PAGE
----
The Basket

By Vicki Wollenhaupt
May 2008 - Issue 418

Many members remember Bill and Phyllis Smith. Frank and I knew the Smith's for almost thirty years. If you knew Bill then you Nearcut basket realize that he was always intrigued by the odd Cambridge pieces. For many years he carried a copy of the catalogue page that depicted the oil lamps. He was on a quest to find one. He could also talk to you in length about Cambridge door knobs. So it wasn't so unusual when he arrived at a study club meeting and unwrapped a basket most people would never have looked at twice.

The basket was a bit beat-up but Bill was really proud to sit it out for show & tell. It was the Basset hound of baskets. It was low, had a wide sturdy base, came in crystal and was from the Near Cut era. For years the basket resided on a shelf in the Smith's living room. Every time we were there (and that was many), I would see the basket sitting on the shelf with all the "pretty" baskets. Nearcut basket In all our years of shopping and looking, I had never seen another one. Years passed and Bill died. Phyllis had several auctions but that basket stayed on the shelf. After Phyllis died, there was an estate auction and the basket was there. I thought after all these years, we should buy the basket, even tho it was a bit worse for the wear. We bid, bid some more and even bid more but sadly, the basket didn't come home with us.

I thought my chances of ever finding that basket ranged from slim to none. One day I was looking at Longaberger fabric on eBay. One listing had quite a bit of fabric and a lone crystal basket. In looking closer at the photo, it was "the basket". Don't you hate eBay when you find something and you now must wait the 3, 7 or 10 days till the auction ends? I certainly did not want this one to get away. Fortunately I won the basket, and then I had to wait and hope that the person (a non glass seller) would package the basket so that it would arrive undamaged. It arrived in great shape.

At the convention in 2007 I was relating to a fellow club member my basket story. I tried to describe the basket as best I could and she told me that she had a basket that had to be the same pattern. She told me that her sister had given it to her as a Christmas gift. She thought that it had been purchased at an auction and it had a bit of damage. Her Christmas gift had Nearcut basket to be the "Smith basket." I'm glad that the basket found a good home and happy that I have been able to find one for myself.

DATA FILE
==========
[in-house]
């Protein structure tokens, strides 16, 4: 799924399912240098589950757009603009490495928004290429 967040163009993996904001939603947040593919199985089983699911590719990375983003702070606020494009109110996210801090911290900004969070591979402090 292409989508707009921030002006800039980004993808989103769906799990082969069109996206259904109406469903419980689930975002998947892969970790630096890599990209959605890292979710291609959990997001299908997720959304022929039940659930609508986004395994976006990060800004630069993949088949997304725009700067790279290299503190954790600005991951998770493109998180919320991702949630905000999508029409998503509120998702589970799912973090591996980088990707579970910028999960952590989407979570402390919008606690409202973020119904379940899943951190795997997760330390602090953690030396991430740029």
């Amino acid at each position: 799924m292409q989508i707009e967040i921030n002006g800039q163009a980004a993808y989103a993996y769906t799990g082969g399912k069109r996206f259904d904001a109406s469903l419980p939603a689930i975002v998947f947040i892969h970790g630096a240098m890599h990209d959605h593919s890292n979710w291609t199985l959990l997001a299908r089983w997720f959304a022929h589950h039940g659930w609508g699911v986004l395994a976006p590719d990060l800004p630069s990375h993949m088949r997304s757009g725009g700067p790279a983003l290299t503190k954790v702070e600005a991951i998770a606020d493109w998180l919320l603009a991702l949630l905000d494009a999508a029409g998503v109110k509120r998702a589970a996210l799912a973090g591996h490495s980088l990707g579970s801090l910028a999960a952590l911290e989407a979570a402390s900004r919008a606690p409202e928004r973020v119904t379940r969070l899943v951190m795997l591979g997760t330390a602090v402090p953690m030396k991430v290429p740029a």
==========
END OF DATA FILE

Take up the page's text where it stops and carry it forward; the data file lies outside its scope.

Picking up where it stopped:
The most obvious thing about this basket is the shape. As you look down at the basket, it resembles a diamond. As you can see from the photo, this is a very sturdy basket. The handle is thick and the base is stair stepped. It is pattern #3000 with cutting #2078. It appears in a Near Cut catalogue which dates from the teens. There are 34 different items in this line. The majority of the pieces are nappies. It is interesting to note that when a "nappy" has divisions it is listed as a lunch tray. There are two square comports, a 5 inch and 7 inch. Four bowls, a 7 inch and 8 inch round, 8 inch square and an 11 inch oval orange bowl. A berry sugar and creamer but no butter. A half gallon tankard and tumbler are pictured along with a 9 inch square and an 8 inch round vase. Four trays are listed, a 9 inch round candy tray, a 12 inch celery, a 9 inch pickle and a 7 inch spoon tray. The last three trays are actually oval in shape and are shallow bowls. A 6 inch high footed Bonbon (compote) and 5 inch square footed mayonnaise which may have one or two handles. As you can see, this isn't a very extensive line.

Three separate cuttings were offered on this line. The cuttings were numbered 2075, 2078 and 2079 and Detail of cutting all three cuttings were flowers. The leaves are actually molded with the flower petals being the only thing that is cut. The basket was offered in two sizes, a 7½ inch and a 6 inch. The basket in the photo is the 7½ inch size. The measurement is taken across the widest part of the bowl. This pattern appears to have disappeared from the line by the mid 1920's. One piece that is the basic shape of the #3000 pattern is listed in the 1927-29 Smith catalogue reprint on page 12. The piece is #722 and is obviously being depicted as a mayonnaise. The 1930 catalogue does not list this item, so it is assumed that all of the pieces have been dropped from production.

To date, I have seen four pieces of this pattern. All have been in crystal. Since the one basic shape piece was listed in the 1927-29 catalogue, it is possible that it was produced in a color of that era. Has anyone ever seen this pattern in a color other than crystal?

If you collect Near Cut era baskets or baskets in general, this would be a star attraction to your collection. Since this basket was made in 6 inch and a 7½ inch sizes it would be interesting to see both of them sitting side by side for comparison. If you have any additions to this story or have seen a piece in a color, please email me at fewvic303@sbcglobal,net.